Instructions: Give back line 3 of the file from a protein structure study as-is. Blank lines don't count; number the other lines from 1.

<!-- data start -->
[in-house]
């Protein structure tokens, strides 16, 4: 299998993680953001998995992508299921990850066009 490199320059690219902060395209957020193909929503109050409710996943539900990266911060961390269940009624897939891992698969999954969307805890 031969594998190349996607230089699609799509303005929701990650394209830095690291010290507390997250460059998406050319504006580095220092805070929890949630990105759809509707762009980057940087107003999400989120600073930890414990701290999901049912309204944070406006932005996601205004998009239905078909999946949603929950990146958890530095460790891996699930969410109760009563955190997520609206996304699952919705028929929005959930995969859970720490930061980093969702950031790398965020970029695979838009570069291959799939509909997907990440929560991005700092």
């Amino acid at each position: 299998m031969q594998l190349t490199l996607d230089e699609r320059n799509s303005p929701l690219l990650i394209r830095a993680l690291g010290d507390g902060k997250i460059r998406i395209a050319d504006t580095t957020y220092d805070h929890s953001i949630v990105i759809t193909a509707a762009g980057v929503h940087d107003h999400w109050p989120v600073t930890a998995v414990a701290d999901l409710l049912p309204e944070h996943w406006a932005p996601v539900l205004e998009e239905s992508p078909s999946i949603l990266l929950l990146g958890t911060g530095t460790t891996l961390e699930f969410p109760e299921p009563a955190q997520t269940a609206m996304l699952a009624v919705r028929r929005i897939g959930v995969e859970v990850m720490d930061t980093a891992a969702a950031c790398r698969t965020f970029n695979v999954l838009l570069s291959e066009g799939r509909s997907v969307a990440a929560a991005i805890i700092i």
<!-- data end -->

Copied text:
């Amino acid at each position: 299998m031969q594998l190349t490199l996607d230089e699609r320059n799509s303005p929701l690219l990650i394209r830095a993680l690291g010290d507390g902060k997250i460059r998406i395209a050319d504006t580095t957020y220092d805070h929890s953001i949630v990105i759809t193909a509707a762009g980057v929503h940087d107003h999400w109050p989120v600073t930890a998995v414990a701290d999901l409710l049912p309204e944070h996943w406006a932005p996601v539900l205004e998009e239905s992508p078909s999946i949603l990266l929950l990146g958890t911060g530095t460790t891996l961390e699930f969410p109760e299921p009563a955190q997520t269940a609206m996304l699952a009624v919705r028929r929005i897939g959930v995969e859970v990850m720490d930061t980093a891992a969702a950031c790398r698969t965020f970029n695979v999954l838009l570069s291959e066009g799939r509909s997907v969307a990440a929560a991005i805890i700092i």